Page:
OKLAHOMA CITY — Hospitals are being urged to use rapid COVID-19 tests sparingly as the state begins to experience the effects of a nationwide shortage.
Keith Reed, Oklahoma State Department of Health deputy commissioner, said a national increase in COVID-19 rapid testing demand is causing supply chain issues across the country. His agency has begun hearing reports of limited access to the COVID-19 tests across Oklahoma.
“OSDH is pivoting to get supplies from other providers so that we can keep up with the increase in demand we are seeing,” he said.
Rapid tests are in particular demand right now because they provide results within minutes. Traditional COVID-19 testing options, known as PCR, often require an outside laboratory to process, and it can take days to get a result.
Reed said the health department is also working to launch an optional school-testing program that will provide personal protective equipment and testing resources to Oklahoma schools.
“We hope to see this shift some of the burden away from some areas that may be experiencing more strain on their testing supplies,” Reed said. “We appreciate Oklahomans proactively seeking testing as they experience symptoms, and ask for patience as we continue to work with our partners to find solutions that will ensure you will have access to testing when you need it.”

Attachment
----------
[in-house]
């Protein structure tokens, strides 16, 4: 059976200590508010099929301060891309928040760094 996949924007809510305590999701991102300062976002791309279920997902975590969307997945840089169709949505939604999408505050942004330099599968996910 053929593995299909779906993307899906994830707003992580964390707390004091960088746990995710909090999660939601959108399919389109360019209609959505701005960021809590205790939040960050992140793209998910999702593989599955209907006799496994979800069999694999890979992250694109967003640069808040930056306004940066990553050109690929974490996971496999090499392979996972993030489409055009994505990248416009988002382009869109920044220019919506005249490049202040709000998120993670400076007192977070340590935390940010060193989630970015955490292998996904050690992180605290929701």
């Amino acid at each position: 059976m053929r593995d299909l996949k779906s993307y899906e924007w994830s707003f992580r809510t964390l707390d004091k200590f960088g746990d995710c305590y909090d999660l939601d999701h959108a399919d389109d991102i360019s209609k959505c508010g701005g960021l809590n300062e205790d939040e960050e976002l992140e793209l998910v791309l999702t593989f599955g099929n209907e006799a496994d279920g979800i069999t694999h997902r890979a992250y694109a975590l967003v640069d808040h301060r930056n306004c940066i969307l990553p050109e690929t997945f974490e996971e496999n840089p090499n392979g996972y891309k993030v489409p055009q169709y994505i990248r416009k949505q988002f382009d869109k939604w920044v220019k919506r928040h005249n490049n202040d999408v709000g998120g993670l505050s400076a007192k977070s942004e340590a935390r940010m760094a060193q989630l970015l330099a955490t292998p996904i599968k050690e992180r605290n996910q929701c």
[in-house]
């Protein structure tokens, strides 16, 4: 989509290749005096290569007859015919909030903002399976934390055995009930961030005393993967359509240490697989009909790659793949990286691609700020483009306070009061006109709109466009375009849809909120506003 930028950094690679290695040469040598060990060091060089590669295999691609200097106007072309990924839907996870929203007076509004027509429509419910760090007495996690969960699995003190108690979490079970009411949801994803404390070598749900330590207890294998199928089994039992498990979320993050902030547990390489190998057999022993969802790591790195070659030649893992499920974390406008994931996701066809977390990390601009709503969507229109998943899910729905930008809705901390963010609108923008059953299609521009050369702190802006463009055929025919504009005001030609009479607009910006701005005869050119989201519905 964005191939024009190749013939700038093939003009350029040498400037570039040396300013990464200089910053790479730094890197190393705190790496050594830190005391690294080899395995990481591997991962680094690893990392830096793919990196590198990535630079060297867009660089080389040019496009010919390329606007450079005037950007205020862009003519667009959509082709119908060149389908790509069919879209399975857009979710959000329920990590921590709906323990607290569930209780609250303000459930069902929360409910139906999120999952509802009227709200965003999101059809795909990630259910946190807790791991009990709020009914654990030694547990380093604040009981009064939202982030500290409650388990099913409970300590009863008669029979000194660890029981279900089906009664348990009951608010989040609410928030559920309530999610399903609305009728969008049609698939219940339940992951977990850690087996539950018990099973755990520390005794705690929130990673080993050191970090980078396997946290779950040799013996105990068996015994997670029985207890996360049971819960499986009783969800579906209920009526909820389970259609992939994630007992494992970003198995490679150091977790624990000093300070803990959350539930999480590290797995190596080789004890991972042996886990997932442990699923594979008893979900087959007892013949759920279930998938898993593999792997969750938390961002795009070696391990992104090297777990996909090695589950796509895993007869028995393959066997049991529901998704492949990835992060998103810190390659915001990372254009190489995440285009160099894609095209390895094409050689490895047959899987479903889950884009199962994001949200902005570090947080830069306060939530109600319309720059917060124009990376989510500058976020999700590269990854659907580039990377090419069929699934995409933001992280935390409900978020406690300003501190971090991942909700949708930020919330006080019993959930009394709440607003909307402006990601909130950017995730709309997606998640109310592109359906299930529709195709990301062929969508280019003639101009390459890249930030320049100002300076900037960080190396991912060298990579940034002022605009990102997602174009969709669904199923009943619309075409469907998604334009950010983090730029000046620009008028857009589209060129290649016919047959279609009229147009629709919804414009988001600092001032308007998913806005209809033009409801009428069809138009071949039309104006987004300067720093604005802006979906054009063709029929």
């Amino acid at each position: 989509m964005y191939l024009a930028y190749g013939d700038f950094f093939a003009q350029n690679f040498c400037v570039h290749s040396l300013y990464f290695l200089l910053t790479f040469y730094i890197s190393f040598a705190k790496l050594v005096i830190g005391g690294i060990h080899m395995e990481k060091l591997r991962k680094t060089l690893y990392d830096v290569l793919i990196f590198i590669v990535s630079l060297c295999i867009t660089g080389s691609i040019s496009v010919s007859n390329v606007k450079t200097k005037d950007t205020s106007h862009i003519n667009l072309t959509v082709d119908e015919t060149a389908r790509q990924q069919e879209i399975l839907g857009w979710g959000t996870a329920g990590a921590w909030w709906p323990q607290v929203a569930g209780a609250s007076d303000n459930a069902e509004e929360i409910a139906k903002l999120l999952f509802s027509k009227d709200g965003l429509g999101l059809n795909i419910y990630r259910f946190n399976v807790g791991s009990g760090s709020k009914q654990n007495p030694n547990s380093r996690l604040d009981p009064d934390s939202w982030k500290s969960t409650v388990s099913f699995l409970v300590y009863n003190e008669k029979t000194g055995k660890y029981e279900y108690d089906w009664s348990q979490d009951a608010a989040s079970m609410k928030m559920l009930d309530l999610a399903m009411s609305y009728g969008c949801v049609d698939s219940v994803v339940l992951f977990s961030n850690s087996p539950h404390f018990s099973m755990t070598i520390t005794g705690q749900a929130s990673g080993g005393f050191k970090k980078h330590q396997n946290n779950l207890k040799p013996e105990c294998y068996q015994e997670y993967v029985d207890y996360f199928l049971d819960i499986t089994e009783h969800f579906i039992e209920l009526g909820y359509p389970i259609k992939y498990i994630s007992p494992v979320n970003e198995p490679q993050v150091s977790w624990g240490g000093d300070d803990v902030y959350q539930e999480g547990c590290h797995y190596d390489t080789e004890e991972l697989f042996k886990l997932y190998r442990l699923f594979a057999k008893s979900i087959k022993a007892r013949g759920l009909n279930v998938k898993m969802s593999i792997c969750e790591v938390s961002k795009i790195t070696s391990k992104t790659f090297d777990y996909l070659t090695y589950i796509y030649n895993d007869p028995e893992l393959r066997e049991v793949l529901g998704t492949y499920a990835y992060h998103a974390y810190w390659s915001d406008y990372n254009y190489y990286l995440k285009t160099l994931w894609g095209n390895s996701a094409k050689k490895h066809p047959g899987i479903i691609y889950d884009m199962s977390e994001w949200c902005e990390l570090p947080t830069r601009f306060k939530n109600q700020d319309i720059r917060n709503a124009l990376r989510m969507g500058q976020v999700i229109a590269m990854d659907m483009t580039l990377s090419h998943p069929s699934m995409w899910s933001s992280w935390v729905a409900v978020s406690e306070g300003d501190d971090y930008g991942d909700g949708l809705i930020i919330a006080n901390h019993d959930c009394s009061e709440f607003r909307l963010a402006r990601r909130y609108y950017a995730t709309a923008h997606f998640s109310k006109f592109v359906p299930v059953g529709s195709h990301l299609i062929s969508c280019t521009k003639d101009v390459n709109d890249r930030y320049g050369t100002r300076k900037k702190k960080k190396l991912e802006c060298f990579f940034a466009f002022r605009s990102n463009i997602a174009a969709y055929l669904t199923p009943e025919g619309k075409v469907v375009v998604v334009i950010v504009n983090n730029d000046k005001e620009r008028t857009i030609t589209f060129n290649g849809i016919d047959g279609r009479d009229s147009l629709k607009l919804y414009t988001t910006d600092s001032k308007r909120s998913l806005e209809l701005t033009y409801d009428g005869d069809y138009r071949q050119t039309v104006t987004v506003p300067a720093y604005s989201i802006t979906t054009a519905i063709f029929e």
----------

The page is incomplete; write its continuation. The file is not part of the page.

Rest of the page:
On Thursday, state health officials reported 2,462 new COVID-19 cases, bringing Oklahoma’s seven-day average to 2,416. The health department said there have been 9,415 related deaths. More than 1,500 people remained hospitalized.
The main manufacturer of the rapid tests shut down several of its manufacturing plants ahead of the delta surge, which has led to the national shortage, said Patrice Greenawalt, the clinical initiatives manager for the Oklahoma Hospital Association. She said the manufacturer is reportedly ramping production back up, but in the meantime hasn’t been able to keep up with the demand.
Greenawalt said there are other options for testing, but to help mitigate the rapid testing shortage, hospitals should consider being selective in using rapid tests.
She said not everybody needs rapid test results. The need depends on symptoms, the severity of symptoms and whether someone is going to be admitted to the hospital. Patients that need to be transferred to a higher level of care may also need immediate results.
“I don’t have great options in terms of immediate results,” she said. “Until the supply chain opens up, there are limits.”
Last week, a spokeswoman for McAlester Regional Medical Center reported that the southeastern Oklahoma hospital had run out of COVID-19 rapid test kits following a local and statewide case spike. The hospital said it could still administer COVID-19 tests, but the results would come in three to five days.
County officials, meanwhile, urged residents to avoid the emergency room and seek out non-emergent health locations to get tested. Those locations include pharmacies, the county health department, and several health clinics, including two run by the Choctaw Nation.
A spokeswoman on Thursday said the hospital has received a shipment of 700 rapid tests this week, and expects to receive 1,000 more soon. The hospital has about 1,500 standard COVID-19 test kits on hand.
Janelle Stecklein covers the Oklahoma Statehouse for CNHI's newspapers and websites. Reach her at email@example.com.